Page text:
Homebuilding King Is Funneling His Fortune Into Something New
(Bloomberg) -- Over four decades, Peter Gilgan turned Mattamy Homes into the largest closely held home-construction company in North America. Now the Canadian billionaire wants to do something entirely new.
Gilgan is stepping aside as chairman of Mattamy Homes and setting up a new company to invest in other sectors, using the C$1.5 billion ($1.1 billion) of excess cash flow expected to be generated by the builder over the next four years.
Mattamy Asset Management Inc. will also be the parent company of Mattamy Homes Canada and Mattamy Homes U.S., which will operate as separate, standalone businesses. Gilgan will be chief executive officer and chairman of MAM, which will focus on a range of asset classes and risks, including private equity, strategic partnerships and possibly even startups.
“I basically had all my eggs in one basket for 40 years and it’s time to take a few of those eggs and put them into a more diversified portfolio of assets,” Gilgan, 68, said in an interview at Bloomberg’s Toronto office.
Gilgan declined to specify what initial investments MAM is considering, but said he was interested in technology, infrastructure and sustainable initiatives.
“As an entrepreneur by nature, I’m more inclined toward toward the more adventurous spectrum of investment,” he said.
Gilgan is adamant the move to diversify is no reflection of his view of the housing market, which has seen a sharp slowdown across Canada and softened in the U.S. New home sales in Toronto, Canada’s biggest city, sunk to the lowest in almost two decades last year after the government tightened mortgage regulations to reduce soaring household debt. In the U.S., the slowdown in housing continues amid increased borrowing costs and scarcity of available properties.
Gilgan said he’d like to see the Canadian government peel back some of those restrictions as the market stabilizes. Thanks to a large supply of Canadian land acquired over the last two decades before prices began to soar, the firm has years of building ahead of it and is able to sell at the right price to move the product, he said.
“We’ve been launching projects across Toronto every week, sometimes two a week, every weekend since early January,” and writing more business than ever before, Gilgan said. “It’s a zoo. It’s all hands on deck, 12 hours a day, all weekend.” The U.S. business is also expanding amid job growth, he said.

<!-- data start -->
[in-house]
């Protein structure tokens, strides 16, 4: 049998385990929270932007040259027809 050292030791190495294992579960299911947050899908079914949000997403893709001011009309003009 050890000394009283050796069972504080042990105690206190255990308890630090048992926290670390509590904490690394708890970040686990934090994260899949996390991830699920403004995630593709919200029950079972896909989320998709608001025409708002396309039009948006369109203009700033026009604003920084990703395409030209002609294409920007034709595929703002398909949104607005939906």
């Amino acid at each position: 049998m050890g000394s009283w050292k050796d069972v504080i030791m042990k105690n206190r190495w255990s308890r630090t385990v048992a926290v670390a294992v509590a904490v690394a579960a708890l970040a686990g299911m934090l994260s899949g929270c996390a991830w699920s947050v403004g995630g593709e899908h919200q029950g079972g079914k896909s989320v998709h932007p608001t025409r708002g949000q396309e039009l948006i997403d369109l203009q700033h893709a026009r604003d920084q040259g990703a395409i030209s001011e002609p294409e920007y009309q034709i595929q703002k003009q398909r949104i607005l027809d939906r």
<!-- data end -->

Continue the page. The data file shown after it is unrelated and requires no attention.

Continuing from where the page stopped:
The Toronto-based company, which doesn’t reveal financial information, is generating about C$4 billion in annual revenue across Canada and the U.S., is likely to see close to a 20 percent increase in revenue and profit for this fiscal year, Gilgan said.
The extra cash flow from home building will also be used to reduce Mattamy’s debt, with a goal of lowering the ratio of debt to capital to about 40 percent, from the high ’40s percent, Gilgan said. Mattamy finished last fiscal year with just under C$2 billion in debt, and is rated BB at S&P Global Ratings, two levels below investment grade.
“You can attract a broader interest group of people and obviously at more beneficial rates as your risk profile continues to improve,” he said. “I’m not going to say we’re going to get to be an investment-grade bond lender, but we certainly want to move up a notch or two in order to attract capital less expensively.”
Mattamy has built more than 100,000 homes from Ottawa to Florida, according to its website. Its homes -- which range from detached houses to condos and townhomes -- are usually built in clusters of cookie-cutter suburban subdivisions. Its biggest development in the U.S. is 10,000 acres in Sarasota, Florida, and will include a spring training baseball stadium for the Atlanta Braves, and a hospital.
“We’re going to build a city there, we’re going to build a downtown, we’re going to build all the infrastructure,” Gilgan said. “We’re going to have the general groceries, drug stores, and all that jazz all in place before we actually launch our city.”
Excess cash from housing will flow into MAM. The goal is that within 10 years, half his family’s assets will be invested in sectors outside of residential real estate, Gilgan said. He also invests in charities through the Peter Gilgan Foundation, which has a budget of C$20 million a year, and is run by his children.
“It’s a point in my own personal journey where it’s time to diversify and it’s time for me to also pursue some things that I’d had interest in, but not an ability to do anything with for 40 years,” he said. “What’s my legacy going to be? Really, what am I going to leave to my children?"
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